Santa Clara County Considers Proposal for $222 Million Youth Psychiatric Inpatient Hospital

Santa Clara County is debating whether to create a new behavioral health center that offers inpatient psychiatric services for youth between 6 and 17 years old. The facility, which comes up for discussion at Tuesday’s Board of Supervisors meeting, would cost an estimated $222 million to build and open its doors by 2023.

Board President Joe Simitian, who pitched the idea in 2017, said he was inspired by something a constituent asked him four years ago: “Why aren’t there any inpatient hospital beds for kids and teens in mental health crisis here in Santa Clara County?”

In this county alone, officials say about 20 kids a day end up hospitalized for mental health emergencies. Some come from outside the area and as far away as Sacramento, Simitian said. He called his proposal, which would replace the 50-year-old Don Lowe Pavilion with a 24-bed facility and an emergency psychiatric department, “a critically needed part of the continuum-of-care for kids in crisis.”

“It’s better therapeutically for these kids to be close to their community when they’re in crisis—close to their family, their friends, and their own local mental health providers,” he said Friday in a news release. “Separating these kids from their families at one of the toughest times in their lives, that’s just hell on them. I’m also worried that the specter of long-distance treatment could deter kids and families from seeking the help they need in the first place.”

Limited mental health beds for kids under 18 prompted the board to approve a motion by Simitian last fall to have the county draft a blueprint for a child and adolescent acute inpatient psychiatric facility under the aegis of the Santa Clara Valley Medical Center.

“This is about teens at risk of doing damage to themselves or others. This is about families struggling through the hardest thing they’ll ever face and being torn apart at precisely the time they need to be together,” Simitian said. “This goes to the heart of community health and wellness.”

The county recommendation up for review next week is to centralize mental health services at the San Jose medical center by housing them under the same roof, in a brand-new two-story building with 24 beds for youth psychiatric patients. Since the typical patient stay is about six to seven days, the facility would potentially serve hundreds of families a year.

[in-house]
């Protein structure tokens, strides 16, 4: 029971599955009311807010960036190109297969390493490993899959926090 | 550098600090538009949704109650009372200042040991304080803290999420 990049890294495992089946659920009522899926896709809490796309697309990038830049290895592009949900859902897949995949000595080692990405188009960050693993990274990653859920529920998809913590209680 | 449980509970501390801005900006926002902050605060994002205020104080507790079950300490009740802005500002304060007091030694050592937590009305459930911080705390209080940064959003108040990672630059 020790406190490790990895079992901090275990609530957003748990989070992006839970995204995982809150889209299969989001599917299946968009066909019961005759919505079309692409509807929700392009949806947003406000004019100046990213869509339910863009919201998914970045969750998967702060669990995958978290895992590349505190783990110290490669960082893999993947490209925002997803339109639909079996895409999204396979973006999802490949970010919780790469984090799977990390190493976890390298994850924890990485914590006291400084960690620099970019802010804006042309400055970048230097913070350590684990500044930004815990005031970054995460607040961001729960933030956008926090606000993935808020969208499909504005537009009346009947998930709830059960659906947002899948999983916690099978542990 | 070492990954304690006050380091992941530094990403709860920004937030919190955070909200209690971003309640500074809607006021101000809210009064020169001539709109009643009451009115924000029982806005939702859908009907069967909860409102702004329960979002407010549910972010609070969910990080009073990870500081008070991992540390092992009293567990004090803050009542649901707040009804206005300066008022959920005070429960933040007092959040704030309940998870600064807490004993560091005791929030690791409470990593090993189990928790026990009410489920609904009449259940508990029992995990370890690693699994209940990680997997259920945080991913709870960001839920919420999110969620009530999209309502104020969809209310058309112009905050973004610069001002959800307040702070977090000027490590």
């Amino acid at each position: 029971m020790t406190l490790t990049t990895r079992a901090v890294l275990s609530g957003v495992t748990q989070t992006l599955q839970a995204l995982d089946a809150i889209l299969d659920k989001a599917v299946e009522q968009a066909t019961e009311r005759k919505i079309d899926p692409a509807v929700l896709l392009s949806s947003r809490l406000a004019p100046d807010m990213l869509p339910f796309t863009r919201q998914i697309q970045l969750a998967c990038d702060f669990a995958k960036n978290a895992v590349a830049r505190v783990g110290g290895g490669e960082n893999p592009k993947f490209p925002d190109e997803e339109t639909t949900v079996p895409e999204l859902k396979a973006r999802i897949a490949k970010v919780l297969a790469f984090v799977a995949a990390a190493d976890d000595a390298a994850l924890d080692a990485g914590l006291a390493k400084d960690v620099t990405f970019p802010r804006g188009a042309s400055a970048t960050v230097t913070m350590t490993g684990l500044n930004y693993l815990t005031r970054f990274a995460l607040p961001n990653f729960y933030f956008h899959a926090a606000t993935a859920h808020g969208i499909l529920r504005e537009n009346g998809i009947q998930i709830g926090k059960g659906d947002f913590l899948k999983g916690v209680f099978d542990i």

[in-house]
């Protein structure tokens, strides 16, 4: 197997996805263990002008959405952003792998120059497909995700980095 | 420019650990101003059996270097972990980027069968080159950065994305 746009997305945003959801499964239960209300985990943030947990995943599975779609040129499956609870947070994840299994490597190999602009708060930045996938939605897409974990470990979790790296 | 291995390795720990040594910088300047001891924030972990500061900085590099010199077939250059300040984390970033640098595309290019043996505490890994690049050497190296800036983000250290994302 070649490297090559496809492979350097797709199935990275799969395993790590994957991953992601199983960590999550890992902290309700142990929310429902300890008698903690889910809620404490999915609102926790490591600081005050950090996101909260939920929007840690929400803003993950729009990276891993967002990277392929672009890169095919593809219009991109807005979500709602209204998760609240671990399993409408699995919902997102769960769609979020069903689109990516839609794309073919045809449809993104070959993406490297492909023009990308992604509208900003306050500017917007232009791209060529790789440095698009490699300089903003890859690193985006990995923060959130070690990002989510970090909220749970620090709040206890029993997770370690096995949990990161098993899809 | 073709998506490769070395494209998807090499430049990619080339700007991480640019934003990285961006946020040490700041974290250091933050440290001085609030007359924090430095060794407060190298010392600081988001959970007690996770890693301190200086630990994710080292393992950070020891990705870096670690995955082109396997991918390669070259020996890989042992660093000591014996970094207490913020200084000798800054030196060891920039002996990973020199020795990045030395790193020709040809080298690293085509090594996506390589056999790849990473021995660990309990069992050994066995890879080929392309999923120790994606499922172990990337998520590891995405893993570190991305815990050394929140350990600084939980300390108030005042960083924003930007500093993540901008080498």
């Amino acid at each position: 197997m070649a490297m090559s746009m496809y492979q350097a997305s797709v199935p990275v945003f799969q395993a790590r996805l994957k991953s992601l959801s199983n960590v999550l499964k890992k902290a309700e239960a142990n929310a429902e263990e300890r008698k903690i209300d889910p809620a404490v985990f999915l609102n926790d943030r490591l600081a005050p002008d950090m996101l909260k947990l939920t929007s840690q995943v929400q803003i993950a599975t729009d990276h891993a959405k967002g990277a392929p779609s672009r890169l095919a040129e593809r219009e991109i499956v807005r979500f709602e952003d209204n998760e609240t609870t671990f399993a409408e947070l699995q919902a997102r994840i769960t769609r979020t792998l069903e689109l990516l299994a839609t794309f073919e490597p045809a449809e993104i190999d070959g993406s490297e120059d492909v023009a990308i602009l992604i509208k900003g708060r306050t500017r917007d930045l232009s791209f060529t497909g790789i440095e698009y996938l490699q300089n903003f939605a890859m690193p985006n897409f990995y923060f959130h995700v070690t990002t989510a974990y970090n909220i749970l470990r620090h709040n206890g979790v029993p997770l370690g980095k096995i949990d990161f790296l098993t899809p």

“This new facility is a significant capital investment. But we see it as an investment in our kid’s emotional wellbeing, as well as their futures,” Simitian said. “I’m pleased that access to quality mental health care, particularly for children and families in crisis, is a clear priority for our board.”

Supervisors will review a feasibility study on the hospital plans at 11:30am Tuesday at the County Government Center in San Jose. Click here to read the agenda item.

The proposed psychiatric hospital would be located on the Valley Med campus in San Jose.

7 Comments

  1. > Santa Clara County Considers Proposal for $222 Million Youth Psychiatric Inpatient Hospital

    Is this thing going to have solid gold furniture or what?

    $222 million is WAY, WAY, WAY, WAY too much money for this thing.

    Politicians simply go crazy when the are spending other people’s money.

    Joe Simitian is a nut and should be committed to a psychiatric institution for “Spending Derangement Syndrome”.

  2. Thank you Supervisor Simitian for bringing this issue up. We need more facilities like the one being proposed throughout the country.

  3. When looking at opening a Psychiatric facility for children/teens, keep in mind that putting them on some kind of medication will go hand in hand with that. And the side effects of these drugs are worse than their original symptoms. And can be deadly. So we want to spend $220 mil on making these kids worse? Is there a pharmaceutical company or two funding this decision?

  4. > keep in mind that putting them on some kind of medication will go hand in hand with that. And the side effects of these drugs are worse than their original symptoms.

    Excellent point!

    It’s worse than I thought, and I thought it was awful the first time I heard about it.

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